TULARE COUNTY WORKFORCE INVESTMENT BOARD, INC. November 13, 2003
WORKFORCE INVESTMENT ACT Youth – MIS
TITLE I-B YOUTH ACTIVITIES Participant Tracking
TCWIB BULLETIN TCWIBB-03-6
TO: TCWIB Youth Service Providers, TCWID Staff
SUBJECT: WIA YOUTH PARTICIPANT TRACKING AND PERFORMANCE (MIS PAPERWORK)
The purpose of this Bulletin is to provide clarification on the subject of WIA participant tracking and
performance measurement related issues, specific to youth programs. This Bulletin contains updated
guidance regarding follow-up requirements.
This bulletin applies to WIA Title I-B Youth Programs.
This bulletin is effective upon date of issue.
Employment Development Department (EDD) Information Bulletin, WIA Participant and
Performance Frequently Asked Questions
TULARE COUNTY WORKFORCE INVESTMENT BOARD, INC. (TCWIB) – IMPOSED REQUIREMENTS:
This bulletin contains TCWIB-imposed requirements. These requirements are in bold, italic print.
Retain this bulletin until further notice.
The California Employment Development Department (EDD) released an Information Bulletin
providing clarification and answers to frequently asked questions on the subject of WIA participant
tracking and performance issues. Questions and answers relevant to Youth Programs have been
POLICY AND PROCEDURES:
This bulletin provides information relevant to youth participant tracking and performance related
issues and includes policy change related to follow-up requirements. Please take special notice of
questions 24, 25, 26, 27, 28, 29, 30, 31, 34, 36 as they provide updated guidance regarding follow-
up. These changes do not, however, alter performance standards nor eliminate the requirement for
12 months of follow-up services for youth participants that have exited the program.
Page 1 of 8
Follow-up services are critical to quality programs, performance outcomes, and return on investment
to customers and the community. There are seven youth performance measures, five of which
measure outcomes after exit. Eliminating the requirement to submit some follow-up forms should not
be construed as eliminating the requirement to provide follow-up services to our youth customers.
1. What participant reports are due and when?
All MIS paperwork should be submitted to the TCWID MIS unit by the 10 th of each month in
order to ensure timely submission of performance data to the State. Also, in order to be in
compliance with the customer satisfaction performance measure for participants, exiters must be
contacted within 60 days of their exit date, therefore, timely submission of data is critical.
BASE WAGE/SUPPLEMENTAL DATA
2. What is the Unemployment Insurance (UI) Base Wage File (BWF)?
The BWF contains wage records reported by California employers by quarters. It contains
information such as employee names, social security numbers, earnings paid during the period,
and employer names. On a quarterly basis, a WIA participant file is sent at the state level to
match the SSNs of participants to the base wage records.
3. What is the Base Wage File used for?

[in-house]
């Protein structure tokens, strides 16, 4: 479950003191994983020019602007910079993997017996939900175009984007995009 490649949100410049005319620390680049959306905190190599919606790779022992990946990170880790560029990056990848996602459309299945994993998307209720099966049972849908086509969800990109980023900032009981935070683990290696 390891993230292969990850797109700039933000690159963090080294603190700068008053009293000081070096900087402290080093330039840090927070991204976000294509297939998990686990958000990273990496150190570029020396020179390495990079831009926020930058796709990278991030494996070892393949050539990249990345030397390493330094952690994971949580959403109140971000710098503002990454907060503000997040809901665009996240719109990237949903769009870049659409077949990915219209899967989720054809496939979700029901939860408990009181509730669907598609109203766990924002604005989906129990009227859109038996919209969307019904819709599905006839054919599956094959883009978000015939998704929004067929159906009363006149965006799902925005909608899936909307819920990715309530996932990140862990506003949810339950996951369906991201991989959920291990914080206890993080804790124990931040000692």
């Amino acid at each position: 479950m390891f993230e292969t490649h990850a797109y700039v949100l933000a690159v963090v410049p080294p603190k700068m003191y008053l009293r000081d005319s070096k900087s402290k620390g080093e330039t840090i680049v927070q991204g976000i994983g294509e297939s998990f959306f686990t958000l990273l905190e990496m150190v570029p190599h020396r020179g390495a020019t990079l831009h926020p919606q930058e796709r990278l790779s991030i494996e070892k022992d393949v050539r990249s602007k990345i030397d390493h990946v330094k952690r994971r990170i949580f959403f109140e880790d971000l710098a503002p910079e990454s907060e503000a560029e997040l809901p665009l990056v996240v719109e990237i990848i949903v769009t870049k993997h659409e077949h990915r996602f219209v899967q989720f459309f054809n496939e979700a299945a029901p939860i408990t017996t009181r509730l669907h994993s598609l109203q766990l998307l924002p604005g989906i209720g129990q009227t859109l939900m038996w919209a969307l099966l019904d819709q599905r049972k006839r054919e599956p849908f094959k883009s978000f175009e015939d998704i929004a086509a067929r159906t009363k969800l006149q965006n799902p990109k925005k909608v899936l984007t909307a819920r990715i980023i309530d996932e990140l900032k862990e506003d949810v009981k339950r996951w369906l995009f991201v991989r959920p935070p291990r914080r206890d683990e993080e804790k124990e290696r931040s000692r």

The first step for any employment related performance measurement is matching the exiters to the
UI base wage records. Thus, the BWF is the main data source used to determine the earnings of
customers measured for WIA performance. The State uses the BWF earnings data to determine
the entered employment rate, earnings change measures, and the employment and credential
rate. NOTE: Because retention and credential rates for youth programs are based on more
than just retention in employment (i.e., employment, advanced training, military, post-
secondary education, and apprenticeships) the information contained on the Follow-up
Form is critical to youth performance outcomes.
4. Which quarters are significant to performance?
The Entered Employment Rate looks at the 1st quarter after exit.
The Retention Rate looks at the 1st and 3rd quarters after exit. NOTE: Youth retention rates
also look at post program activities not found in the BWF (i.e., post-secondary
education, advanced training, apprenticeship). Therefore, submitting accurate and
timely Follow-up Forms is critical to performance outcomes.
The Credential Rate looks at the 1st and 3rd quarters after exit. NOTE: Youth credential rate
is tied to employment, post-secondary education, and advanced training. Since only
employment verification can be found in the BWF, submitting accurate and timely
Follow-up Forms is critical to performance outcomes.
The Earnings Change Rate looks at earnings in the 2nd and 3rd quarters prior to registration
and the 2nd and 3rd quarters after exit.
5. What is supplemental employment data?
Examples of supplemental data are: copies of W-2 forms, pay stubs, 1099 forms, and letters from
employers on company letterhead. Supplemental data is used to verify employment for those
customers who were not found in the BWF. A verbal confirmation is not sufficient evidence of
Page 2 of 8
employment. As a precautionary measure, programs should attempt to secure
supplemental data for all participants exiting with a job.
6. When is supplemental data used?
For customers not found in the BWF, supplemental data must be collected and noted (report form
is sent out by, and returned to, TCWID MIS unit) within 30 days of receiving notice from the State
that customers were not found in the BWF. TCWID MIS unit then submits this report to the State.
If supplemental data is entered for a customer, then s/he will be excluded from any earnings